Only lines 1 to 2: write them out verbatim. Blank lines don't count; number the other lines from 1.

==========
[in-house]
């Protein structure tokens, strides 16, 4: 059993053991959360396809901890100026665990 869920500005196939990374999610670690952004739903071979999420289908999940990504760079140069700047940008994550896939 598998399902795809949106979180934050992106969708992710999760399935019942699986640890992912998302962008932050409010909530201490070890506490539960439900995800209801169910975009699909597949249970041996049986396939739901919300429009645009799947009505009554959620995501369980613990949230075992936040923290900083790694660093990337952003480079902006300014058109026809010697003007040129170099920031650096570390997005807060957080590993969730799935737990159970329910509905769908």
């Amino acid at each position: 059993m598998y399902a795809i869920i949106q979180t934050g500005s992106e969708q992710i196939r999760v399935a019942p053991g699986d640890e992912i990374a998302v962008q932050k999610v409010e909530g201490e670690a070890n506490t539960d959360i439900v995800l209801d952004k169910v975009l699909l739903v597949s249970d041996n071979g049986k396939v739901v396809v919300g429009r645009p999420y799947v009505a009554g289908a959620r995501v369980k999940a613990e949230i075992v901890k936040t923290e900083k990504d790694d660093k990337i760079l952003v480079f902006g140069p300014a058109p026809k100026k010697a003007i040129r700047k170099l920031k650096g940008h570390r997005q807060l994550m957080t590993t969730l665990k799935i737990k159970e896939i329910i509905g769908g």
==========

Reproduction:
[in-house]
């Protein structure tokens, strides 16, 4: 059993053991959360396809901890100026665990 869920500005196939990374999610670690952004739903071979999420289908999940990504760079140069700047940008994550896939 598998399902795809949106979180934050992106969708992710999760399935019942699986640890992912998302962008932050409010909530201490070890506490539960439900995800209801169910975009699909597949249970041996049986396939739901919300429009645009799947009505009554959620995501369980613990949230075992936040923290900083790694660093990337952003480079902006300014058109026809010697003007040129170099920031650096570390997005807060957080590993969730799935737990159970329910509905769908």